Tuesday, April 8, 2008

How many politicians does it take to provide emergency medical care?

None, the market will do it.

Doctors with Columbia's MedStar Health soon will provide urgent care services at area Rite Aid (OOTC:RADCO) (NYSE:RAD) stores, through a partnership the organizations plan to announce today.

"Health care has been late to having a consumer focus, and consumers are increasingly demanding service in a variety of settings that are much more convenient," said Eric R. Wagner, a senior vice president of managed care for MedStar, a nonprofit. "We're taking health care to a place where consumers already are."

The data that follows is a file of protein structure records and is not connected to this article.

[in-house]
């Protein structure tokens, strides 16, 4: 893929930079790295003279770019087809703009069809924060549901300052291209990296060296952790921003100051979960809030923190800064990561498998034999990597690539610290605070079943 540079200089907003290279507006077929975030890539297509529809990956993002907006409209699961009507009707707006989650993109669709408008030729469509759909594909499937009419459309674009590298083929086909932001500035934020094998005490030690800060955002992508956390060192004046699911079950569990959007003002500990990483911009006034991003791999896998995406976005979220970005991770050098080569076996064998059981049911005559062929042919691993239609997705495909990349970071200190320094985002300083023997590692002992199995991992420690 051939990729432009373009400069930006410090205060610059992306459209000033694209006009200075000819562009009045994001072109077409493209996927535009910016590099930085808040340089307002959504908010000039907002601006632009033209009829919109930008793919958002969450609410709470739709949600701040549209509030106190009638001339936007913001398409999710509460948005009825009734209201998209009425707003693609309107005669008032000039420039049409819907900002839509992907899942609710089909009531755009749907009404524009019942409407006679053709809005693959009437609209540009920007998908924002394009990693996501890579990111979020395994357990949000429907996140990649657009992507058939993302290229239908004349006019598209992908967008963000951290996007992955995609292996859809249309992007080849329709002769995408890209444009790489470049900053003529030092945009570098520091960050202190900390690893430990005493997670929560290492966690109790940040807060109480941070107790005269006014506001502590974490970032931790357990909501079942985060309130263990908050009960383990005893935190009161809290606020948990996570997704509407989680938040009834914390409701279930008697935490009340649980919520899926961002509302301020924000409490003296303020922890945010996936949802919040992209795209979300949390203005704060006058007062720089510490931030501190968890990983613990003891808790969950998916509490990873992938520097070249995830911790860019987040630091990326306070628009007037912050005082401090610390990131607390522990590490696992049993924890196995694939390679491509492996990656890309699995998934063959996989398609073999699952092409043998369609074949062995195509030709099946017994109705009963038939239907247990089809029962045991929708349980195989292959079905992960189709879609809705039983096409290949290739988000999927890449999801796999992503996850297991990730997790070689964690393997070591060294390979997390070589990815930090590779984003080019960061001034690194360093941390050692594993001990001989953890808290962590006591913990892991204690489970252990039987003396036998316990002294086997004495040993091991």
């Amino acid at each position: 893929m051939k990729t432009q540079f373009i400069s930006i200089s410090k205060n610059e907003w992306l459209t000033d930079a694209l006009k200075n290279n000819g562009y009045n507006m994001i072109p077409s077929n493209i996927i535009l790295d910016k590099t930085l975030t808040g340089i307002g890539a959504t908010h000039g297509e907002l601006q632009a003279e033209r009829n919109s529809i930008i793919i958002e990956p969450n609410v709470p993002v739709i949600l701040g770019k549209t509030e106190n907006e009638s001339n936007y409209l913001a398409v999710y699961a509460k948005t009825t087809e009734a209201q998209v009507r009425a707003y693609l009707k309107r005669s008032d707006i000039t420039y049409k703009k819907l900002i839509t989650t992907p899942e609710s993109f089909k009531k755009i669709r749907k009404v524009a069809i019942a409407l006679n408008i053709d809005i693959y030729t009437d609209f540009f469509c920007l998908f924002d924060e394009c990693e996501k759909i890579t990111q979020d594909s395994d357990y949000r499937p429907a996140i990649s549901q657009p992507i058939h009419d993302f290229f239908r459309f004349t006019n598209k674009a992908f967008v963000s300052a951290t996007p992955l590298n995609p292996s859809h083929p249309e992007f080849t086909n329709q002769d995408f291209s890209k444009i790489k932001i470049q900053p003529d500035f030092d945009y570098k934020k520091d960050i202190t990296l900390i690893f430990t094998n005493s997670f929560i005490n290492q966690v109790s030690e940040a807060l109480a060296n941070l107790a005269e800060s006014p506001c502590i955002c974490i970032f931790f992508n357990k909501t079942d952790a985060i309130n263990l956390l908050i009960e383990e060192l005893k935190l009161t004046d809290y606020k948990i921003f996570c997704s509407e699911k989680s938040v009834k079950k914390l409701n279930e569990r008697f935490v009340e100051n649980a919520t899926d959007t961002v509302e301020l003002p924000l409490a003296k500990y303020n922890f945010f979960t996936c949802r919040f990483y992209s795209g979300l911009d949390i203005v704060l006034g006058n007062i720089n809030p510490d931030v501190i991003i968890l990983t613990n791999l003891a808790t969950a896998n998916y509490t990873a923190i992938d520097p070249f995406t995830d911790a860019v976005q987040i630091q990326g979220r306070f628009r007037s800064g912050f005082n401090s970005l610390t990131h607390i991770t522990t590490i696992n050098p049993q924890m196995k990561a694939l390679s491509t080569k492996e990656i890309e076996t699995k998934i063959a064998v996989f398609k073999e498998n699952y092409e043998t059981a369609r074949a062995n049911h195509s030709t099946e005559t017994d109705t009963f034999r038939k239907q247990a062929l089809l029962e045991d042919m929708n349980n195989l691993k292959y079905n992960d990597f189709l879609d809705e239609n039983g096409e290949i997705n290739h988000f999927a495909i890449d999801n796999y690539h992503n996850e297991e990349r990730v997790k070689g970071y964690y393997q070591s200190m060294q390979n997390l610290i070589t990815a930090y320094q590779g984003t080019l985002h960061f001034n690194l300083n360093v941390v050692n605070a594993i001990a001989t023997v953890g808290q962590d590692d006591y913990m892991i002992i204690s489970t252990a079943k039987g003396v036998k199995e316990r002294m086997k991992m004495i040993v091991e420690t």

Such convenience-care clinics have mushroomed since their modest beginnings in Minnesota in 2000. Today, more than 800 such clinics exist across the country in places such as Target and Walgreens (NYSE:WAG) , and that number is expected to nearly double by the end of the year, according to industry trade group Convenient Care Association, or CCA. Most are staffed by nurse practitioners, or physician's assistants, with doctor oversight because it is less expensive and there is a shortage of doctors.

1 comment:

  1. One problem hospitals have had, historically, has been the reluctance of physicians to work at controlling costs. And how to solve that problem? (1) Pysician-owned hospitals. (2) Making physcians co-owners of hospitals. (This has also raised physician awareness of payment issues as well). Suddenly the bottom line matters.